3D Modelling Tech Puts A Face To 11,000-Year-Old ‘Perak Man’

3d modelling tech puts a face to 11,000-year-old ‘perak man’
Photo via USM

If you’ve never heard of ‘Perak Man’, he’s the oldest skeletal remains found 30 years ago in the Lenggong Valley, Perak.
 
Now, thanks to a 3D virtual reconstruction method, a team of Universiti Sains Malaysia (USM) researchers and 3D graphics expert from Brazil, Cicero Moraes, have managed to put a face to Perak Man, after two years working on the project!
 
As much of his skull was retrieved, scientists were able to scan and digitally reconstruct the skull before using modelling software to graft muscles, tendons and flesh onto the bones, which allowed them to generate the final image.

3d modelling tech puts a face to 11,000-year-old ‘perak man’
Photo via Bernama
 
One of the researchers, lecturer at USM School of Dental Sciences, Dr Johari Yap explained that Moraes needed information such as gender, age and lineage to produce facial tissue based on the average tissue thickness measured during previous studies.
 
“Because Perak Man is referred to as Australo-Melanesian and the descendent of Negrito ethnic group, the features of Negrito people greatly influence the final image,” he said.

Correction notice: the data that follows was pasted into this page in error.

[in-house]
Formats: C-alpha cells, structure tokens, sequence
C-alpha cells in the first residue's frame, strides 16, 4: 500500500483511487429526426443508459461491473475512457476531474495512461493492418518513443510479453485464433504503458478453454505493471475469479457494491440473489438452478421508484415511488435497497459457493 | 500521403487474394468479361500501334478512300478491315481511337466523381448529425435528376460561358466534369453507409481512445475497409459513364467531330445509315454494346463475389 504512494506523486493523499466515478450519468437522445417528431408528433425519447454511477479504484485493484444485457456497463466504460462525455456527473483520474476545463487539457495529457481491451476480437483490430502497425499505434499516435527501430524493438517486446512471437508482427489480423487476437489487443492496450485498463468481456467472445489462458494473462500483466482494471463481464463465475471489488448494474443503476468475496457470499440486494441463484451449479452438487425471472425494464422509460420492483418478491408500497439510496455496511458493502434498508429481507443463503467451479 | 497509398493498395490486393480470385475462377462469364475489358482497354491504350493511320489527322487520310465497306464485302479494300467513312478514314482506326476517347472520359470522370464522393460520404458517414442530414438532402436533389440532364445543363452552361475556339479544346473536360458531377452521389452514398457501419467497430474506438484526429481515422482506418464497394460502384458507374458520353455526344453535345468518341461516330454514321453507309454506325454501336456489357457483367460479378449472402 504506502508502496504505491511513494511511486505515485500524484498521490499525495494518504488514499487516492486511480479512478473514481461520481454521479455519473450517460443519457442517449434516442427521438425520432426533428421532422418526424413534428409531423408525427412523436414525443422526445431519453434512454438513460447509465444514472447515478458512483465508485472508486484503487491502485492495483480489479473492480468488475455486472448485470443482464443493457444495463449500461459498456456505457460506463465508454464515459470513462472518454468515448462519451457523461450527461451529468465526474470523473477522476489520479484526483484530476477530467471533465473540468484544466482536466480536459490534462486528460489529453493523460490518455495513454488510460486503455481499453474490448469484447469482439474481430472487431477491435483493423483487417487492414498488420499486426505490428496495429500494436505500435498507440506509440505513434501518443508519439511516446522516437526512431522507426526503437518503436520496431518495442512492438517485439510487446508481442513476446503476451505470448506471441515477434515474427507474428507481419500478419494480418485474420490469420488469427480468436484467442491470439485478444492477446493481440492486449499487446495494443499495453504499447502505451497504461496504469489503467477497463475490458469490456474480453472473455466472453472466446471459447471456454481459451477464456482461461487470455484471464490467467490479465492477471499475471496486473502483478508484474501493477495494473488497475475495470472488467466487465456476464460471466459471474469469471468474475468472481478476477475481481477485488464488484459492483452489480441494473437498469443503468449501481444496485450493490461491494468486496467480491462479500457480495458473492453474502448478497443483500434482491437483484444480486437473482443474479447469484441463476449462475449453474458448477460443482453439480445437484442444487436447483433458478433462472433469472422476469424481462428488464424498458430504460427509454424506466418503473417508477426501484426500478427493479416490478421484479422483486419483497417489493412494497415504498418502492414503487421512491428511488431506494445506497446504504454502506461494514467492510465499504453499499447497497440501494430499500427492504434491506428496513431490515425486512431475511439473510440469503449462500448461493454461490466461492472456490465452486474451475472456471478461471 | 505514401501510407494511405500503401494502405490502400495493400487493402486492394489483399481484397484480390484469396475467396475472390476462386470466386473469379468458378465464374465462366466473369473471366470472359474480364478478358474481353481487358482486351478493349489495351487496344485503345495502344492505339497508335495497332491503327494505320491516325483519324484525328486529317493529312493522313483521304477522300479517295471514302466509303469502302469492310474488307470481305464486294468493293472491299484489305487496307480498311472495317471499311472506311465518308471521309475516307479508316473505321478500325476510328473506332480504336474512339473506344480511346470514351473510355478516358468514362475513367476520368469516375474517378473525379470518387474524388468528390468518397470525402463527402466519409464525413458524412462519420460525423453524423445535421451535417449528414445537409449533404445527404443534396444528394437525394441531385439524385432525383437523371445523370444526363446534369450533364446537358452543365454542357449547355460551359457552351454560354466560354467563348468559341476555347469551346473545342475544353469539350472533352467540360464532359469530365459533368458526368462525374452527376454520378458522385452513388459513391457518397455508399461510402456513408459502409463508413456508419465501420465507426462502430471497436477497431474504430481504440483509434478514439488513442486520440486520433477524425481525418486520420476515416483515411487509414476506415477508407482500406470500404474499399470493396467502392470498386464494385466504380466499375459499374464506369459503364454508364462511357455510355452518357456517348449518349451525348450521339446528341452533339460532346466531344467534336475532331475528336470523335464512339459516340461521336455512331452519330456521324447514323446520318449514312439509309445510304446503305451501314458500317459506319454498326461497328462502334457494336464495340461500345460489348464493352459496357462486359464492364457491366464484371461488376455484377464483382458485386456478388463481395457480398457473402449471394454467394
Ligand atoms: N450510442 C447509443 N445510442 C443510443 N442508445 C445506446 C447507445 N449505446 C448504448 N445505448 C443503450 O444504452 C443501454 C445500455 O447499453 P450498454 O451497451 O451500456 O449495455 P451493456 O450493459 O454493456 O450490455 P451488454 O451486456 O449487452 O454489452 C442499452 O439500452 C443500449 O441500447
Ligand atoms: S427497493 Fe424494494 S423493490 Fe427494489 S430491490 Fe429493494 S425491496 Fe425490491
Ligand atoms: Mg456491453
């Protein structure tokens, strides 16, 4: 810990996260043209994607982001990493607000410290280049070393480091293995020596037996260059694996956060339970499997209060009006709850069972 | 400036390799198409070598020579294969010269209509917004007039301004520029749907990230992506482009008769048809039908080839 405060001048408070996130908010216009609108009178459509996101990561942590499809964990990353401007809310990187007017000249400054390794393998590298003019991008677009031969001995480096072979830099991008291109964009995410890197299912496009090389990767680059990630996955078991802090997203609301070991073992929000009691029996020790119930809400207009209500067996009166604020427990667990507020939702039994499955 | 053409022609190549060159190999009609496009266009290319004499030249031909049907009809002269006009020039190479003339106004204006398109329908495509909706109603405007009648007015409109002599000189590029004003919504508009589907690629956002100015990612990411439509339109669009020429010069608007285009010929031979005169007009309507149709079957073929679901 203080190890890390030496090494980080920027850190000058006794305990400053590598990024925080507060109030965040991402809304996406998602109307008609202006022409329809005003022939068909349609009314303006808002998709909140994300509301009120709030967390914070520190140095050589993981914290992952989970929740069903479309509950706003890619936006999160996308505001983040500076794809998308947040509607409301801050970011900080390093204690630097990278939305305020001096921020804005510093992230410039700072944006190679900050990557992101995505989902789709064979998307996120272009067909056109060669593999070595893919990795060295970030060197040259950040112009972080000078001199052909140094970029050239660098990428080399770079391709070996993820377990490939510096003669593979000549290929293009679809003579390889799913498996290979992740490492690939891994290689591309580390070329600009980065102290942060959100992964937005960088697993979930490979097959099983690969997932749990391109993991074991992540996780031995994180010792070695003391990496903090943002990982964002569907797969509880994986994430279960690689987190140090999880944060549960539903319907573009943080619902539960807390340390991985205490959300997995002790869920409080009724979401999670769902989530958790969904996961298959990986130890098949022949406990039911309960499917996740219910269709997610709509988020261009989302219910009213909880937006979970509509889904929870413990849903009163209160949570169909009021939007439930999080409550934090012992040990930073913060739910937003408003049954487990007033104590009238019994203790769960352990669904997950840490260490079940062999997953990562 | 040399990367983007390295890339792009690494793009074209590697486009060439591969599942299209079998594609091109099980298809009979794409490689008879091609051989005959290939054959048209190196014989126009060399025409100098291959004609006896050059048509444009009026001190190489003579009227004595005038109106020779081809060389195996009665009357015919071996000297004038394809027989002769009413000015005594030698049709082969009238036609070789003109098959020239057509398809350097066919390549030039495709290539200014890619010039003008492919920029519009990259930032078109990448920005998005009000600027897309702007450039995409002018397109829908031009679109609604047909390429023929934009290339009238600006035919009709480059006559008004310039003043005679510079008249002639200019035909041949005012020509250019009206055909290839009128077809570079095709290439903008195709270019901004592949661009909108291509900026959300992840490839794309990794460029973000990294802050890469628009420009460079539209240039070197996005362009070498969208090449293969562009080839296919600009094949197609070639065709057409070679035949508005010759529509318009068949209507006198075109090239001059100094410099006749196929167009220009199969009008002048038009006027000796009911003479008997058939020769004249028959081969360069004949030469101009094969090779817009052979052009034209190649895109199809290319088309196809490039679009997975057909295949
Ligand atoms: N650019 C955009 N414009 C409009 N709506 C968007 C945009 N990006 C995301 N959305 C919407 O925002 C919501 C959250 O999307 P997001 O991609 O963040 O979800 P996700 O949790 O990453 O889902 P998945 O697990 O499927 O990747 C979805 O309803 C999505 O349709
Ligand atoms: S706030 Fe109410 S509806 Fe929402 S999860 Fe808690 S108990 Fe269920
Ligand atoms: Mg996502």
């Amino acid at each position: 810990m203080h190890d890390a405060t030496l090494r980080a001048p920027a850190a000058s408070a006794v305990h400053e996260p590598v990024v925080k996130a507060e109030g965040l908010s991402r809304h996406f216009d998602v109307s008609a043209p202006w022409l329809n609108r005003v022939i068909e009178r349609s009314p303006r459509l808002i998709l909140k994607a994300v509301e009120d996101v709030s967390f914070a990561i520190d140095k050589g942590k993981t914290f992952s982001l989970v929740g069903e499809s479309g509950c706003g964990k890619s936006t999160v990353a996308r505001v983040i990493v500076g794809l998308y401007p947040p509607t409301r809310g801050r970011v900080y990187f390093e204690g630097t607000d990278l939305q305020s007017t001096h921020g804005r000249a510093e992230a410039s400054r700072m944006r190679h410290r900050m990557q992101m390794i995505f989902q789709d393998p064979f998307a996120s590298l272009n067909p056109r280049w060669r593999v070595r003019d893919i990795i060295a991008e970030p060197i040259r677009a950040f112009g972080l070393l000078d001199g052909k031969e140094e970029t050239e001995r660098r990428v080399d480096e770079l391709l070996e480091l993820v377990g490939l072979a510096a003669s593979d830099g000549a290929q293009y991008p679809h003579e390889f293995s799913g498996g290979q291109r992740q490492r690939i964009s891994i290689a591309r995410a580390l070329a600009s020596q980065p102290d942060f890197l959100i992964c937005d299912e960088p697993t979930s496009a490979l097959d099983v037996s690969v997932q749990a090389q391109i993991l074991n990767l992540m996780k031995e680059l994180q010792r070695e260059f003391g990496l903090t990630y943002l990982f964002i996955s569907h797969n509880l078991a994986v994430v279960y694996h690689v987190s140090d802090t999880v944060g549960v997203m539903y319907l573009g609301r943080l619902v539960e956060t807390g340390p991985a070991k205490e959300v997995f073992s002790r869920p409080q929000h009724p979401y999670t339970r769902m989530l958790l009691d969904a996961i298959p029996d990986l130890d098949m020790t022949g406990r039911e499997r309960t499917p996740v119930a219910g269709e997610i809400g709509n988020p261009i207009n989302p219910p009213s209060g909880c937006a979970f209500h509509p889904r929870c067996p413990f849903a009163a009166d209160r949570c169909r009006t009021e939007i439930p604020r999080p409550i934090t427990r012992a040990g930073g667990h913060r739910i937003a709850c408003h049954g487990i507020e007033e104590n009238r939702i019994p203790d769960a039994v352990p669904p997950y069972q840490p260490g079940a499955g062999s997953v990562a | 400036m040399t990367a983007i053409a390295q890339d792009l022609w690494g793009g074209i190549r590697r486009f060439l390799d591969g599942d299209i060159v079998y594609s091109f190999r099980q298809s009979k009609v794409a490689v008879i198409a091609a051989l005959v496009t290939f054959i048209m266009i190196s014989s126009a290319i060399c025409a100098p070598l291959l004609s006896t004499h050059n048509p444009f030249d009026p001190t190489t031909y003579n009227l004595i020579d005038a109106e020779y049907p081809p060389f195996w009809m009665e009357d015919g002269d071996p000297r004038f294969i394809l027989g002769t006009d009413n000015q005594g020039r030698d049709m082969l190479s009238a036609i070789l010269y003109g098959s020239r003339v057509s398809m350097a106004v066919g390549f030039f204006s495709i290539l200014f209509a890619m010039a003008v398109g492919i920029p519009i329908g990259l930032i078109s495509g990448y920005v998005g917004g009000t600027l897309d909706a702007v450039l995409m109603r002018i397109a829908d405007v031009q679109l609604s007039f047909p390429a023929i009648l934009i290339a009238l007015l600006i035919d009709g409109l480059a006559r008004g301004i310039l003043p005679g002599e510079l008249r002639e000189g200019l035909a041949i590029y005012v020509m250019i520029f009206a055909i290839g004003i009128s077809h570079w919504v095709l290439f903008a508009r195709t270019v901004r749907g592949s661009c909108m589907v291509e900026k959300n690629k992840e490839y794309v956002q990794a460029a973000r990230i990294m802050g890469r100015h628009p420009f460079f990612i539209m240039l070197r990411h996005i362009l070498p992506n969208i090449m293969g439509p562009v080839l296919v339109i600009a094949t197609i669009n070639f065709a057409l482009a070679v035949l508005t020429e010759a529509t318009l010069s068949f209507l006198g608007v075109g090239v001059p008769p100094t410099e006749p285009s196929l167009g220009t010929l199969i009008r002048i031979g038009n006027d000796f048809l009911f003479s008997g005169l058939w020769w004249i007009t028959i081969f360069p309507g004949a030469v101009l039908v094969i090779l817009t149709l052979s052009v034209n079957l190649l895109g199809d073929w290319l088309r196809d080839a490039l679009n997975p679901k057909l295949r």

Fun fact: Perak Man, the most complete skeleton found in Southeast Asia, was uncovered at Gua Gunung Runtuh by a team of archaeologists led by Prof Datuk Dr Zuraina Majid in 1990.
 
The funerary artefacts indicate that Perak Man was highly respected, as he was buried at the centre of the highest cave in Lenggong, and he was the only person buried there.
 
It’s also understood that he was perhaps a shaman and the most knowledgeable person in the group regarding survival, hunting, gathering, and other aspects of Palaeolithic daily life.
 
How cool is that!


by Kyle Roshen Jacob
  
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